Photo: Bloomberg; Illustration by Bloomberg View
Photo: Bloomberg; Illustration by Bloomberg View

When Janet Yellen comes before the Senate Banking Committee on Nov. 14, the roadblock to her confirmation as U.S. Federal Reserve chairman will have little to do with her economic expertise. It will be how much she thinks the Fed should be treated differently from other government agencies.

Should the Fed’s interest-rate deliberations be subject to congressional audits? Do lawmakers have a right to know which banks have borrowed from the Fed’s discount window? Can the Fed be called accountable if Congress and the executive branch don’t know much of what goes on inside the monetary-policy temple?

This line of questioning will come largely from Senator Rand Paul, the Kentucky Republican pushing legislation that would subject the Fed to audits (a cause his father, Ron Paul, long championed). The senator says he’ll try to delay Yellen’s confirmation until his measure gets a vote.

Yellen will be confirmed regardless, as even Paul concedes. Yet the senator has a point. The Fed’s accountability and transparency could stand some improvement. In 2012, 327 House members, including 89 Democrats, voted for his father’s bill. It got less traction in the Senate -- only 33 senators backed it -- yet Majority Leader Harry Reid had complained in 1995 on the Senate floor about the lack of interest in mandatory Fed audits “even though there is no entity in the world that controls our lives more.”

How right he was. At the same time, the Fed really is special by design. It is meant to be a hybrid agency. It owes its existence to a congressional charter directing it to secure maximum employment and stable prices -- yet it gets no money through congressional appropriations, and its policies aren’t subject to White House approval. Its interest-rate deliberations aren’t audited, but its financial statements are. It publishes minutes of internal discussions, but three weeks after the Federal Open Market Committee has met (and even then no names are attached). Verbatim transcripts are released eventually -- five years after the fact. A model of transparency it isn’t.

Yet caution is in order. Congress would be wrong to undermine the Fed’s independence in setting monetary policy. It was this very freedom that let the Fed use unorthodox means -- an enormous bond-buying program known as quantitative easing -- to stimulate the economy when it rightly judged this necessary. This policy aroused fierce opposition from Republicans; in different circumstances, raising interest rates to stem inflation has met strong opposition from Democrats. Like any central bank, the Fed needs a measure of independence from politics to do its job. The question is: How much independence is enough?

Audits might seem uncontroversial -- there’s a danger, however, that they’ll be used not to cast light on the Fed’s activities but to harass the institution and pressure its governors to change policy against their better judgment. In a recent University of Chicago poll, not one of 36 prominent economists agreed that Government Accountability Office audits of monetary policy would improve the Fed’s legitimacy without also hurting its decision-making.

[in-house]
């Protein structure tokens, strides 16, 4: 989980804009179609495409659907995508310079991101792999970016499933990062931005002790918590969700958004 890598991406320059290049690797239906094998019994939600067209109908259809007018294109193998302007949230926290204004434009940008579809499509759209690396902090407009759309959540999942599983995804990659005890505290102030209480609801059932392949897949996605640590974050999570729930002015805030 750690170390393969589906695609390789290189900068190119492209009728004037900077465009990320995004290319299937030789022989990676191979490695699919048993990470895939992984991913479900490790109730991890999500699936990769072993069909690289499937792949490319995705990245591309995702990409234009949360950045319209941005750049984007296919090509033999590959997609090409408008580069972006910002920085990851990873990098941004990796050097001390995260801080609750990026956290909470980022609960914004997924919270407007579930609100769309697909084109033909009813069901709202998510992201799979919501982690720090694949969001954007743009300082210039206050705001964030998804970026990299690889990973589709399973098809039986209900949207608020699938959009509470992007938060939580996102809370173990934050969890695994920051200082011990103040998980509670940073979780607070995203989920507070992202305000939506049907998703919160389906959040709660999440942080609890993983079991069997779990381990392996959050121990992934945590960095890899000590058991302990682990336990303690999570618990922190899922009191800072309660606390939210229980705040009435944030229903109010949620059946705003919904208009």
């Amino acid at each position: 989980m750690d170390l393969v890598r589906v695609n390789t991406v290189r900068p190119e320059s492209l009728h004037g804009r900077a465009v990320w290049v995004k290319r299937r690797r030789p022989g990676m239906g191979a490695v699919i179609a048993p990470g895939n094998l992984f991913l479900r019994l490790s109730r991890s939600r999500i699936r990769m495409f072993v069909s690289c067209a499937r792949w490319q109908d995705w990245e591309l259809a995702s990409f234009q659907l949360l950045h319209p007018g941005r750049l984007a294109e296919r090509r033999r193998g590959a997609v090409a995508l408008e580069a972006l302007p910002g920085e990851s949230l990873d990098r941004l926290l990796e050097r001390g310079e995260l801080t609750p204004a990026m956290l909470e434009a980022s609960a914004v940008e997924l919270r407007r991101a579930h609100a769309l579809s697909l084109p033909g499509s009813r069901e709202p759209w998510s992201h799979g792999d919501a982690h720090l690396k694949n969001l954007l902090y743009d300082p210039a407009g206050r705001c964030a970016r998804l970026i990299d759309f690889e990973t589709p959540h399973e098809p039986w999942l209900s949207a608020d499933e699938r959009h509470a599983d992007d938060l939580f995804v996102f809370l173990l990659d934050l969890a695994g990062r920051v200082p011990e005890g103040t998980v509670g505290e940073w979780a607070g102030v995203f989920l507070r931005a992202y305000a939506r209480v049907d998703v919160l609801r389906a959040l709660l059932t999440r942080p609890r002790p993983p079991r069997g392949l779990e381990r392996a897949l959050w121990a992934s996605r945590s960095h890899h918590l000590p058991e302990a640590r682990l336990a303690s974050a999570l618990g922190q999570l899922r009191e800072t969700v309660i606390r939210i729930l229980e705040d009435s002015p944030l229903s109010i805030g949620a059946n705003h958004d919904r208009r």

Even so, part of the reason Congress mistrusts the Fed is that the central bank can be needlessly secretive. The outgoing chairman, Ben S. Bernanke, has tried to demystify its decisions by holding regular news conferences after FOMC meetings. The Fed could do more.

For example, it could disclose to selected lawmakers when banks, facing a temporary shortage of cash, borrow from the discount window. The Dodd-Frank Act mandated public disclosure after two years, but letting members of the House and Senate banking panels know at once when a bank may be teetering -- similar to the closed-door briefings intelligence agencies provide on sensitive issues of national security -- seems reasonable.

The Fed could also provide more information about its emergency initiatives. From August 2007 to April 2010, the Fed secretly administered the largest bailout in U.S. history without approval or oversight from Congress. The Fed’s guarantees and lending limits totaled $7.77 trillion in 2009 -- more than half the gross domestic product that year. The banks’ dire straits weren’t fully known until after the Dodd-Frank Act had passed, depriving lawmakers of facts they needed to draft the law well.

Helping the public to be better informed about its rule-writing is a third possibility. Dozens of Dodd-Frank provisions could affect the livelihoods of millions, but the Fed’s thinking is murky. Public glimpses come almost exclusively from official testimony or formal disclosures that only banks and bank lobbyists understand. Often, the result is rules that lack the credibility and endurance that would come from being hammered out in public.

Balancing Fed accountability and independence isn’t easy. The Fed must be free to set monetary policy without political interference, but Yellen ought to agree that a little more accountability needn’t interfere with that.

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